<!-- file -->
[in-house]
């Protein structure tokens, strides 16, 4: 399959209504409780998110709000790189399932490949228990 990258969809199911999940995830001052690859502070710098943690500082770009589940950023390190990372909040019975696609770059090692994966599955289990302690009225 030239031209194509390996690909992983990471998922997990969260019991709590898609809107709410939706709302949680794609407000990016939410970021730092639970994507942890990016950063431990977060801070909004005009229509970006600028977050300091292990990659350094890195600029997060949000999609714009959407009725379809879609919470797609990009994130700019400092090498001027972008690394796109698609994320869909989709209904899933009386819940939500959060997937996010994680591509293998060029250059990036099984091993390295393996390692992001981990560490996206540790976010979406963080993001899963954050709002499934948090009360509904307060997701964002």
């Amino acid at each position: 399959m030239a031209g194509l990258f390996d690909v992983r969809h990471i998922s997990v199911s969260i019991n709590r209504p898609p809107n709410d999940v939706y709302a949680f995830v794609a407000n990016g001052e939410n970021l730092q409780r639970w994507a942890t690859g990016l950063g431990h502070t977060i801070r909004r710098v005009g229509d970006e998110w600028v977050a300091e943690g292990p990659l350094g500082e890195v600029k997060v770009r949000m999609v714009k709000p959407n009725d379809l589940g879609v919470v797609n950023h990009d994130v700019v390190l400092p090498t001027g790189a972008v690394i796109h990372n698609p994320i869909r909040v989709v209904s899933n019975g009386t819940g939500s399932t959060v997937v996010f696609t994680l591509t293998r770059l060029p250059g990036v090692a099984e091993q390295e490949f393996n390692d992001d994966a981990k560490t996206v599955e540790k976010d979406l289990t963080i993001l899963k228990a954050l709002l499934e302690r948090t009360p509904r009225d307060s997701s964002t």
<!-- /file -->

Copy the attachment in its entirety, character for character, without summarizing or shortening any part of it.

[in-house]
């Protein structure tokens, strides 16, 4: 399959209504409780998110709000790189399932490949228990 990258969809199911999940995830001052690859502070710098943690500082770009589940950023390190990372909040019975696609770059090692994966599955289990302690009225 030239031209194509390996690909992983990471998922997990969260019991709590898609809107709410939706709302949680794609407000990016939410970021730092639970994507942890990016950063431990977060801070909004005009229509970006600028977050300091292990990659350094890195600029997060949000999609714009959407009725379809879609919470797609990009994130700019400092090498001027972008690394796109698609994320869909989709209904899933009386819940939500959060997937996010994680591509293998060029250059990036099984091993390295393996390692992001981990560490996206540790976010979406963080993001899963954050709002499934948090009360509904307060997701964002």
């Amino acid at each position: 399959m030239a031209g194509l990258f390996d690909v992983r969809h990471i998922s997990v199911s969260i019991n709590r209504p898609p809107n709410d999940v939706y709302a949680f995830v794609a407000n990016g001052e939410n970021l730092q409780r639970w994507a942890t690859g990016l950063g431990h502070t977060i801070r909004r710098v005009g229509d970006e998110w600028v977050a300091e943690g292990p990659l350094g500082e890195v600029k997060v770009r949000m999609v714009k709000p959407n009725d379809l589940g879609v919470v797609n950023h990009d994130v700019v390190l400092p090498t001027g790189a972008v690394i796109h990372n698609p994320i869909r909040v989709v209904s899933n019975g009386t819940g939500s399932t959060v997937v996010f696609t994680l591509t293998r770059l060029p250059g990036v090692a099984e091993q390295e490949f393996n390692d992001d994966a981990k560490t996206v599955e540790k976010d979406l289990t963080i993001l899963k228990a954050l709002l499934e302690r948090t009360p509904r009225d307060s997701s964002t």